This week, with a certain amount of meteorological inversion, I escaped the snow in England to spend a couple of days in a sunny Glasgow to attend the Industrial Biotechnology Innovation Centre’s 5th annual conference, themed around “Industrial Biotechnology for a Sustainable Future”. In my role as a member of the Centre’s Commercial Advisory Board, I played a part on the committee that helped the IBioIC team put together the event which has proved to be a great success. Not wishing to undermine the science in any way, one of the highlights of the programme was the conference dinner held at the Kelvingrove Art Gallery in the company of the Natural History Museum’s famous diplodocus skeleton ‘Dippy’ which is undertaking a roadshow now that its place in Kensington has been taken by a blue whale. Whales, of course, need all the help they can get, especially in light of the recent deplorable decision that Japan is to resume commercial whaling later this year, but there is something rather more spectacular about dinosaurs.
Back to the science, though, and what is being done in the world of industrial biotechnology in Scotland and beyond. In recent polling, 7 out of 8 people in the UK turned out not to know what the ‘bio-economy’ is. Of the 1 in 8 that did, 94% thought of it positively – good news for IBioIC and all of the assembled delegates. Even better news is that when the concept was explained to the 7/8ths who weren’t familiar with it, the overwhelming majority of them were also positive about it. Although much recent attention has been focused on ocean plastics, coffee cups and ‘wonky veg’, waste in and around the agri-food system more generally clearly strikes a chord with many people and there is an understandable desire among citizens to make the best use of the resources we have. There are some specifics relating to Scotland’s geography, current products and legacy economy that were the focus of some of the sessions. One of the more interesting discussed how exhausted natural gas fields off Scotland’s east coast are to be used for depositing carbon, in the form of industrially-produce carbon dioxide back underground using existing infrastructure.
At a cost of around £100/ton, Carbon Capture and Storage (CCS) is not a silver bullet, but as an adjunct to the fossil fuel dependency which has driven the global economy for the past century or so, it is at the very least a valuable intermediate step whilst we continue to replace hydrocarbons with cleaner forms of energy. It is not without irony, therefore, that the day before the conference started a natural gas discovery in the central North Sea, described as the biggest find in more than a decade and equivalent to 250 million barrels of oil, was announced by the state-owned Chinese company CNOOC. Natural gas is less bad than coal, which still powers much of China and elsewhere, but it is still bad in a world where we’re already struggling to find ways to keep global temperature rises below 2o over pre-industrial temperatures, let alone the 1.5o target generally agreed to be the threshold beyond which catastrophic climate impacts are expected. The announcement came in the same week as there was also widespread coverage in the mainstream media of a study published in Nature Climate Change predicting significant loss of lake ice across the northern hemisphere within a generation, with dire economic as well as environmental consequences.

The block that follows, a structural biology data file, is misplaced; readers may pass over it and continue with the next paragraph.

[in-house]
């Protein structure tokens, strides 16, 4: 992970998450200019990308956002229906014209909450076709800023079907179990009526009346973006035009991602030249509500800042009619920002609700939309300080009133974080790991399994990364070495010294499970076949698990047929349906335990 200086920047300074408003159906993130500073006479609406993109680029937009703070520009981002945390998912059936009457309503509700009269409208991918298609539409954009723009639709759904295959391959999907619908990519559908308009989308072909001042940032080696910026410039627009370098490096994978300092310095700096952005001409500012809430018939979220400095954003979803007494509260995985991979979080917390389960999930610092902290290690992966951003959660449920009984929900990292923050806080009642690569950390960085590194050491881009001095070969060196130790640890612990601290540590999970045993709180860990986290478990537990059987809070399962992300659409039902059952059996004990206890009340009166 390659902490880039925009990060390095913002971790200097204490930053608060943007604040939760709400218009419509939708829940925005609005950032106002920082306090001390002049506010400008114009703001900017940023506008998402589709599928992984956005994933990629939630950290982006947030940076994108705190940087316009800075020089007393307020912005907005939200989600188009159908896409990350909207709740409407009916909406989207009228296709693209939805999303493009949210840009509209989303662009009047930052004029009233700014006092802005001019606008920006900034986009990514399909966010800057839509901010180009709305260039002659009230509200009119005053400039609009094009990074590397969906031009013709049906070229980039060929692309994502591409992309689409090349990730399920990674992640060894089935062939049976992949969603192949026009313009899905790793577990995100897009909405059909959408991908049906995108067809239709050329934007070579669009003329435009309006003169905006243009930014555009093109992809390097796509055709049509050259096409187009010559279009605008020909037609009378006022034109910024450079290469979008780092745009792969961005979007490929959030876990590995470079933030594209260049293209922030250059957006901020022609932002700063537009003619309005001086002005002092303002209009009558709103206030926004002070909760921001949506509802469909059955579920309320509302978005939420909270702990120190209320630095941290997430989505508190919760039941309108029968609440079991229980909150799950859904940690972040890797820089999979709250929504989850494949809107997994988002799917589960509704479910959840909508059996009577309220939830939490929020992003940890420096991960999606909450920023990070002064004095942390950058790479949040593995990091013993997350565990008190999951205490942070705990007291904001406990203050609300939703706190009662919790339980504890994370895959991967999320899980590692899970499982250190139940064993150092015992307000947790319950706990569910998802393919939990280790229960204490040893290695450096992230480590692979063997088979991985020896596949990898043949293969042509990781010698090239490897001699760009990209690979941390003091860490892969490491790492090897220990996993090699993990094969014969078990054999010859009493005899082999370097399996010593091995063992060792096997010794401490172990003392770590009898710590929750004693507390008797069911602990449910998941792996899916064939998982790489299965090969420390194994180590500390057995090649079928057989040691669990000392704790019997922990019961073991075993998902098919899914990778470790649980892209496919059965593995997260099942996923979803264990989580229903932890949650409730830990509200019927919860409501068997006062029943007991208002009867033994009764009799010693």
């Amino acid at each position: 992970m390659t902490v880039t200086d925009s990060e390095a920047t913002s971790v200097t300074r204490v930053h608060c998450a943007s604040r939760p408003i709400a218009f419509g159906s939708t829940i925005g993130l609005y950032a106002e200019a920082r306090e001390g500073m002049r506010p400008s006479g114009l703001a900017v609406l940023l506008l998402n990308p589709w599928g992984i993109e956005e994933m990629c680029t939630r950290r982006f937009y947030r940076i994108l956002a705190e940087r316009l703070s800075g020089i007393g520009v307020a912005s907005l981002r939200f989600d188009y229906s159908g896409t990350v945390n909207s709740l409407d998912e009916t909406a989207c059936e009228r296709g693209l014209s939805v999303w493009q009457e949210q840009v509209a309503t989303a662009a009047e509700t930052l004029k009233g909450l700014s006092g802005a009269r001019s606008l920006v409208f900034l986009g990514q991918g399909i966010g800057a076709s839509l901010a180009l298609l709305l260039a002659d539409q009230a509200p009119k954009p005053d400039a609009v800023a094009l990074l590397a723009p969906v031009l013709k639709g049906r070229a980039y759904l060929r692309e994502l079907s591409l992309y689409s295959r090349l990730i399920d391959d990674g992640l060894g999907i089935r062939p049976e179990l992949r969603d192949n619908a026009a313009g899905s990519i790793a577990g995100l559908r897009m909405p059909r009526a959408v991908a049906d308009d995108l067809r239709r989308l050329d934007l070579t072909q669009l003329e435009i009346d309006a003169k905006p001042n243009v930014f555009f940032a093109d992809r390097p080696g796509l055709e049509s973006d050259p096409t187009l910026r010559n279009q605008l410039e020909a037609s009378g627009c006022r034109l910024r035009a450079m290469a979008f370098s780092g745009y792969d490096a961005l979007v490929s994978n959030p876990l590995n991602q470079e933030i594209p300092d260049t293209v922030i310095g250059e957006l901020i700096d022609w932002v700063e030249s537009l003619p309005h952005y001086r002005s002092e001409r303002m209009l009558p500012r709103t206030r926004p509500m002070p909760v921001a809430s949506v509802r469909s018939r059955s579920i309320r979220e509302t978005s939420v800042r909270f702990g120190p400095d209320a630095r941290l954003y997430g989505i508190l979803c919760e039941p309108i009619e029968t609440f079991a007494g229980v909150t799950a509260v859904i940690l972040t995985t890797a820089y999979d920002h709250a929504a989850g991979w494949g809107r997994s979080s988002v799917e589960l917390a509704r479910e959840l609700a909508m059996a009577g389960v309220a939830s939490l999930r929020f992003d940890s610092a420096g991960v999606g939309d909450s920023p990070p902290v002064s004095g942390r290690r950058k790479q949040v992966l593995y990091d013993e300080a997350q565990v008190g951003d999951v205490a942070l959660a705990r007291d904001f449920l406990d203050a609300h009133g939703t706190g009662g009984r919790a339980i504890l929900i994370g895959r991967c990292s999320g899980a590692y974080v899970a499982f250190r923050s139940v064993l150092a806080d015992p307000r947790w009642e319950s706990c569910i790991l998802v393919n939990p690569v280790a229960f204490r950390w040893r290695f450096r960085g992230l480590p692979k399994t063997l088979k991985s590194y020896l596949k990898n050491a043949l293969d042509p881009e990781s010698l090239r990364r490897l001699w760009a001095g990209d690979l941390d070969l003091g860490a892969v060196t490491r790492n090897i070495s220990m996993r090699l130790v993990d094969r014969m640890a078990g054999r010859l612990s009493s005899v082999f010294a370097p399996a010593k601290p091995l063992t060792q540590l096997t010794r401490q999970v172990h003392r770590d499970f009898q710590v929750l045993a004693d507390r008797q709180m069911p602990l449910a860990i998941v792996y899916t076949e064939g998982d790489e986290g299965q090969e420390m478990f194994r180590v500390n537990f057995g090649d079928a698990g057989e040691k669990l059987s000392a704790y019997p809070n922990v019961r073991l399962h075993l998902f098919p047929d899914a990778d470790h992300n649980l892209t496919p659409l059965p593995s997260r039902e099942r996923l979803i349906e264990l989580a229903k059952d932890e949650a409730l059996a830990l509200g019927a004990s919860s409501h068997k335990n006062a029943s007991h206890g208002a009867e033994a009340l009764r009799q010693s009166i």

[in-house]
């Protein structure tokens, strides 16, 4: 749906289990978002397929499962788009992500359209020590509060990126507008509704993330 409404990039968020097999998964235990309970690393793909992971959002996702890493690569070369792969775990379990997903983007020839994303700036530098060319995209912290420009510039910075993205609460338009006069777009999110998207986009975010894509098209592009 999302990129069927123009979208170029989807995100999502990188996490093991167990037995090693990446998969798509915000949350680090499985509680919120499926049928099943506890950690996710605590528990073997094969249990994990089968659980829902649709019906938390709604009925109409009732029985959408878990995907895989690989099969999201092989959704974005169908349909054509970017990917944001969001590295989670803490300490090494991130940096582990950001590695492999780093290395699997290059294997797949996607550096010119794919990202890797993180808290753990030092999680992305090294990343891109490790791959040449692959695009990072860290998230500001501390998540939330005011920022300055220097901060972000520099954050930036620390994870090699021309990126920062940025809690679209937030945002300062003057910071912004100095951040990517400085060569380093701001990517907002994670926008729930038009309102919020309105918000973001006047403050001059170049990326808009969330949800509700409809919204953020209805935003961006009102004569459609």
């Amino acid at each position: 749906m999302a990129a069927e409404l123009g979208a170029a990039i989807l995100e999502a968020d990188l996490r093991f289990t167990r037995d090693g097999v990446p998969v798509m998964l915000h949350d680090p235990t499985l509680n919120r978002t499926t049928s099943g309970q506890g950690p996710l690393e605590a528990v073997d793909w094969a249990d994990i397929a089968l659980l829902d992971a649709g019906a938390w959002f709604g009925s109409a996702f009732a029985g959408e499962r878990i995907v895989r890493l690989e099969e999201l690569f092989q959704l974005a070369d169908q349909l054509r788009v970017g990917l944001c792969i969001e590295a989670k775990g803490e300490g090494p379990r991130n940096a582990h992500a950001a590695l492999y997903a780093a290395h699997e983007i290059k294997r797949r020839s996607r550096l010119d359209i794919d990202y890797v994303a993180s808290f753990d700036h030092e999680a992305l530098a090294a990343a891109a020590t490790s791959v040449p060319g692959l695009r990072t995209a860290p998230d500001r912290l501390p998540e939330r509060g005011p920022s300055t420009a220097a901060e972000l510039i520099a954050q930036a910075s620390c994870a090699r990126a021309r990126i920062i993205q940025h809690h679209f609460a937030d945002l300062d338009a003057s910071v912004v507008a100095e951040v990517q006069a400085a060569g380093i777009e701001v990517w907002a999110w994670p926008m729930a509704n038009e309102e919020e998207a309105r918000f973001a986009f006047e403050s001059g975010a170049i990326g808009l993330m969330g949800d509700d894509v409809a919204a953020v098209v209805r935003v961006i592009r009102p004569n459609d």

It is more than timely, then, that there were projects showcased at the conference working on displacing fossil fuels from the future economy, not just mitigating their impact. One of these is even looking to replace existing aviation fuel with a bio-based alternative. Electrical power from renewable sources is already doing a good job of displacing fossil fuels, and Scotland is at the forefront of wind energy and other renewable technologies. It is only a few months since the announcement that Loganair could introduce the world’s first electric passenger plane service on routes in the Orkney islands by 2021, but it will be a while yet before anything other than liquid fuel powers long-haul flights. Coincidentally, this is the same sort of timescale for the CCS project mentioned above. Back in the world of food and drink, which is a very important part of the Scottish economy, Zero Waste Scotland is actively working with businesses to improve their resource efficiency, and the commitment to recycling in public spaces is exemplary. Despite a recent poll commissioned by the Metal Packaging Manufacturers Association finding that 52% of consumers did not always choose the most sustainable option due to “inconvenience”, it all goes to show that more resource-conscious living is a practical possibility with very little effort.